Women’s Community Shelters (WCS) formally launched on 9 November and announced it would be opening two new women’s shelters by Christmas. WCS’ innovative model uses community donations, philanthropy and a small amount of federal government funding to support homeless women and children in NSW. Most refuge services are fully funded by government.
The two new shelters, to be located in the Hills District and Forster Tuncurry, join WCS’ existing shelters in Manly and Hornsby.
At a media briefing in Sydney today, WCS’ co-founders, Peter Hunt AM and Gina Anderson, and its Chief Executive, Annabelle Daniel, will provide an update on progress to date and plans for 2016-2018.
WCS is a not-for-profit organisation set up on a “social franchise” model to provide emergency accommodation for homeless women in NSW, in partnership with local communities.
WCS brings expertise in governance, intellectual property, professional development and project management to communities looking to establish new shelters. With a strong and experienced Board and a highly professional team, WCS is focused on supporting each shelter to develop best practice and achieve positive individual outcomes for the women staying at the shelters, while remaining cost efficient. With two WCS shelters currently in operation in Manly and Hornsby, and another two opening in the Hills District and Forster-Tuncurry later this year, Women’s Community Shelters’ ground-breaking and innovative capacity building model will add more than 20,000 bed-nights per annum to the existing overstretched shelter network and provide communities with a tangible way to create a safe haven for vulnerable women and children.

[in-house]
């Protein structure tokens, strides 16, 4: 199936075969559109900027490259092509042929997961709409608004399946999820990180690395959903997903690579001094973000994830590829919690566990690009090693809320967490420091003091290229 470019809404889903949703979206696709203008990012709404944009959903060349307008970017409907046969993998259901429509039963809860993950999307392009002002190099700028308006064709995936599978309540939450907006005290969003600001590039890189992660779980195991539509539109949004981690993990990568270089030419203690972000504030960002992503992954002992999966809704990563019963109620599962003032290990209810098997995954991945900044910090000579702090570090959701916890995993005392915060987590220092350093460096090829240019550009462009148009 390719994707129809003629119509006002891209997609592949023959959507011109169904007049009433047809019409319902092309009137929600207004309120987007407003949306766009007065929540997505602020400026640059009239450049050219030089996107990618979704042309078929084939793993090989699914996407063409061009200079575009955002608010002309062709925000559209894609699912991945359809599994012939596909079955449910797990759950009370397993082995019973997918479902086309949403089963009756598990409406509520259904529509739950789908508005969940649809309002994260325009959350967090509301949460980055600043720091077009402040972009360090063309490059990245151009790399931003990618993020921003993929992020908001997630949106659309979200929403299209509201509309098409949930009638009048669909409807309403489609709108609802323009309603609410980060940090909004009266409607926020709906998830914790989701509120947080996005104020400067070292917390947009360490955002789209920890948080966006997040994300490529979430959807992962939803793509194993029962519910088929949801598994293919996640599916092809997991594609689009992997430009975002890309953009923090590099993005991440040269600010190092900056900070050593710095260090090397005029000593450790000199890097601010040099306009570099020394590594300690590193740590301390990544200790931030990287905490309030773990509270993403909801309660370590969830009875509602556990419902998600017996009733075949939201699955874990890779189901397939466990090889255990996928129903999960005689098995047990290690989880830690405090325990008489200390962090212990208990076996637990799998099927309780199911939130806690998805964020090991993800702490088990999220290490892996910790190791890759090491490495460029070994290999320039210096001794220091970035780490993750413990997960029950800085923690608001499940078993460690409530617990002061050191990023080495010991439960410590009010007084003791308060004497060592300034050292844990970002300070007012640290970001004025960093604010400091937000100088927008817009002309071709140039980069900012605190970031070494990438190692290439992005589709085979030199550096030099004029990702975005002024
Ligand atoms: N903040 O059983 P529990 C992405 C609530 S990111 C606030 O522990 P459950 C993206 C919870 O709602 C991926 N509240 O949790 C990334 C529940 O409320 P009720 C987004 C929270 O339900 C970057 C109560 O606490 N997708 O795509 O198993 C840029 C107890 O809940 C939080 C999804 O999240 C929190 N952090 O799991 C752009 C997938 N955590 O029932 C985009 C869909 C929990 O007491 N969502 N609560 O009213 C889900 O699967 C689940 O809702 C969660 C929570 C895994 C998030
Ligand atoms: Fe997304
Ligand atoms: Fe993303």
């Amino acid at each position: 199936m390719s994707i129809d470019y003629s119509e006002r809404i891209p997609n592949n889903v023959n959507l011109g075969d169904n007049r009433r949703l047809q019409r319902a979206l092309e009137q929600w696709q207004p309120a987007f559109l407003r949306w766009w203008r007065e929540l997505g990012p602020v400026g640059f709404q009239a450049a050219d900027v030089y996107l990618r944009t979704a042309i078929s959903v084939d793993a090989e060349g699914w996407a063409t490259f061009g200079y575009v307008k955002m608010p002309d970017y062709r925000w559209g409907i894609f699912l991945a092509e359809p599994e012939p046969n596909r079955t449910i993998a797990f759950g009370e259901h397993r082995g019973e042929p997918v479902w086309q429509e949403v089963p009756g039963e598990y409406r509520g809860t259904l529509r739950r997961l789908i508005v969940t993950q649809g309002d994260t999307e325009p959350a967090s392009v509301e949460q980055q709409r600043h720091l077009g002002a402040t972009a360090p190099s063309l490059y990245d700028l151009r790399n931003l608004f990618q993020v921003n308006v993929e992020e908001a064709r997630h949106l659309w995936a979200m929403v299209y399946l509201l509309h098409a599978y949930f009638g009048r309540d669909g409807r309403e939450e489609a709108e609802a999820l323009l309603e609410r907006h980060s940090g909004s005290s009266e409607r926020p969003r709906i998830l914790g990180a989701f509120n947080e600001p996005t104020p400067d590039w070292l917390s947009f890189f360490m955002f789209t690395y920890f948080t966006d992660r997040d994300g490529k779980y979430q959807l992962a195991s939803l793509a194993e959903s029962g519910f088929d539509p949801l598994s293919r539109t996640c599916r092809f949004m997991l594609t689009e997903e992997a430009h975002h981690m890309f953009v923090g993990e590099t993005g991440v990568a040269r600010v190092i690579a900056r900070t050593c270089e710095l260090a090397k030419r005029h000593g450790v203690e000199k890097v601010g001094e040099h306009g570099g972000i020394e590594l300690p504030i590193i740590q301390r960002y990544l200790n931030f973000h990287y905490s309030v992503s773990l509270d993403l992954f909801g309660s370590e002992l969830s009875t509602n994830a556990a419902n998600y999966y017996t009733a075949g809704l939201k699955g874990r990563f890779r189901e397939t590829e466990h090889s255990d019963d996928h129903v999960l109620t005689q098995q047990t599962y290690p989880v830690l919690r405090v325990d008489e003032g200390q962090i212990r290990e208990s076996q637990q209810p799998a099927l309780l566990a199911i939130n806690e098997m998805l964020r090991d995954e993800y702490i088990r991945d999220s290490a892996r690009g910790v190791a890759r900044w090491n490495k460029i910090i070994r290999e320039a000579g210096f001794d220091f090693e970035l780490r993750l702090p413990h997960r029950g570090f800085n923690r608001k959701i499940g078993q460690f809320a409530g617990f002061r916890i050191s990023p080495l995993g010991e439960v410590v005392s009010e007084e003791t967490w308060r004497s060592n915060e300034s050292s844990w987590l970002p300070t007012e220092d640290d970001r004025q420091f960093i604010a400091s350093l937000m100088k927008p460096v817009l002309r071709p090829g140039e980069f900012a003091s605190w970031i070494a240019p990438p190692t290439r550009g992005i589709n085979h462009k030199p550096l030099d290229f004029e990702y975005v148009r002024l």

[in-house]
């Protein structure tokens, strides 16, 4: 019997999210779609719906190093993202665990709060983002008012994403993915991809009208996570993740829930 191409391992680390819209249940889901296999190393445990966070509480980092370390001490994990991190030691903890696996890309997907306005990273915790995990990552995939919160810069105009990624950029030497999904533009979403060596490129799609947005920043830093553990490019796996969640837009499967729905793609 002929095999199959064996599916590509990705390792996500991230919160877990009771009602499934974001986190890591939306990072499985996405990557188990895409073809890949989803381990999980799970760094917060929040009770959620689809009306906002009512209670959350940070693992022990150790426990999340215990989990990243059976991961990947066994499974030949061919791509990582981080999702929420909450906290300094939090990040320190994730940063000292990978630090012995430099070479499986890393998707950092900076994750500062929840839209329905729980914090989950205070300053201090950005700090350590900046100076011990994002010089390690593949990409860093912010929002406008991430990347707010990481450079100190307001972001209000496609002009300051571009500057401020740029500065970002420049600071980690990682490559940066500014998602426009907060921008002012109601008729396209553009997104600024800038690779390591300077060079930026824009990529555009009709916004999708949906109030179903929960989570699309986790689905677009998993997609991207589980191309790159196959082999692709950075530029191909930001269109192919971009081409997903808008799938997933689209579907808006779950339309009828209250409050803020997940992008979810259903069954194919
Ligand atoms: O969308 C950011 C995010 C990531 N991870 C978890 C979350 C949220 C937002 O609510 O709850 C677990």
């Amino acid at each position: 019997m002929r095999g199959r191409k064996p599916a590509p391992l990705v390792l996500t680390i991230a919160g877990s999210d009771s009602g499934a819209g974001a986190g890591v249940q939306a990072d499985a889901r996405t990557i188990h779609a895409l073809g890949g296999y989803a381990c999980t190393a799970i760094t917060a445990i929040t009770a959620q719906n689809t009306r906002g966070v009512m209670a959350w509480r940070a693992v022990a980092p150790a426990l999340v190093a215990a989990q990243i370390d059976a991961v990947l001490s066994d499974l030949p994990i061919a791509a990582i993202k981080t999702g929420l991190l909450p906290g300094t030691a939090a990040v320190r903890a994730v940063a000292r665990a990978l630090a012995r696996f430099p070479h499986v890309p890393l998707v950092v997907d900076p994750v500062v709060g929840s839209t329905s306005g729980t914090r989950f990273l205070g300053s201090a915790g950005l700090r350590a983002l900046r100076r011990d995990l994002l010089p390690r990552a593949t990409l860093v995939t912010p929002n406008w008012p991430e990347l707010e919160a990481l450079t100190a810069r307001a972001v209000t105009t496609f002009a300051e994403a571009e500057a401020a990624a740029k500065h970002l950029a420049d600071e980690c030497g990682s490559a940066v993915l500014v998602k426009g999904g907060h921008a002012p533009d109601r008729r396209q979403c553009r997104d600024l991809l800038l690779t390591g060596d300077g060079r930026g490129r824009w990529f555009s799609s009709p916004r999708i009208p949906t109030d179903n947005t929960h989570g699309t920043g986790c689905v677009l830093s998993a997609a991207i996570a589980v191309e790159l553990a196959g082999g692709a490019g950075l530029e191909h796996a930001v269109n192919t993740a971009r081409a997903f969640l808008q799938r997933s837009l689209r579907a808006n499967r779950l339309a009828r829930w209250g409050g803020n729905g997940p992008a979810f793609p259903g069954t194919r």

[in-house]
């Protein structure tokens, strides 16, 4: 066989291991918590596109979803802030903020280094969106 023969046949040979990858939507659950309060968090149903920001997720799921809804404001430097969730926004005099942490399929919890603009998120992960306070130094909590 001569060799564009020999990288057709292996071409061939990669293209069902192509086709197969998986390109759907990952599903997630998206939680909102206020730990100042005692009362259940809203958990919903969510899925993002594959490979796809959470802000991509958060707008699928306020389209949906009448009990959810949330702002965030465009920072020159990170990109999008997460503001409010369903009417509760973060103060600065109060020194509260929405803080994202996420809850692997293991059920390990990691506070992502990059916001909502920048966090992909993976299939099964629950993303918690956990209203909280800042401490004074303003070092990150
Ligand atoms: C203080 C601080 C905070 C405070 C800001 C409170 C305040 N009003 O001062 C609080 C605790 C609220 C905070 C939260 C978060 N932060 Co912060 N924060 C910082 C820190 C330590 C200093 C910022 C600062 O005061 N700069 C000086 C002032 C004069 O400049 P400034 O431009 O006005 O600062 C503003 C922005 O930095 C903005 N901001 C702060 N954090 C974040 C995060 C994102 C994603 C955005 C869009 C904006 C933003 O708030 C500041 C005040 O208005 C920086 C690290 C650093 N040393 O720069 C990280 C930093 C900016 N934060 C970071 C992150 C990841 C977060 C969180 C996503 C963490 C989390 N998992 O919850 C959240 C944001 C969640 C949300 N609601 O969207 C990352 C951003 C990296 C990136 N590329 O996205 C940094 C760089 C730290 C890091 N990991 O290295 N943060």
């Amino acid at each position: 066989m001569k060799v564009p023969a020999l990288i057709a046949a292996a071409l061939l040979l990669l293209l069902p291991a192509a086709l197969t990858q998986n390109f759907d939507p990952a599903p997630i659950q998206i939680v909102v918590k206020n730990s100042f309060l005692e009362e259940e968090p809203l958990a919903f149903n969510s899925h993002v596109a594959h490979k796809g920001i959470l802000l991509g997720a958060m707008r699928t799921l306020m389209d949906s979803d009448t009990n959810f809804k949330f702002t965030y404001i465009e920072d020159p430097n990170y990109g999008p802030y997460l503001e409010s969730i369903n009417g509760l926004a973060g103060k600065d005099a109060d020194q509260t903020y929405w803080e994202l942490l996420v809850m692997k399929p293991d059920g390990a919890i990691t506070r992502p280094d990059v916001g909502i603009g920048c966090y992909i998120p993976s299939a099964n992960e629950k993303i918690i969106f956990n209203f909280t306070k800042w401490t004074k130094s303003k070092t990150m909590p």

Ms Daniel said: “WCS has been inundated with requests from communities in NSW and South East Queensland to partner in the establishment of additional new shelters, which are urgently needed to help homeless women and children who may be victims of domestic violence reclaim and rebuild their lives.”
“Existing services cannot meet the demand for crisis accommodation for women who are homeless. More than one-in-two women across Australia who seek a bed in a crisis shelter are turned away every night, mostly due to a lack of space. And these are just the ones who find out they can ask for a safe place to go.”
“With such a great need, WCS is successfully working with communities not just to provide extra support and crisis accommodation but also to educate and empower people to respond to these issues at the local level”. Ms Daniel added.
Established in 2011, to date WCS has helped more than 250 women in New South Wales gain their independence from domestic violence and other crisis situations.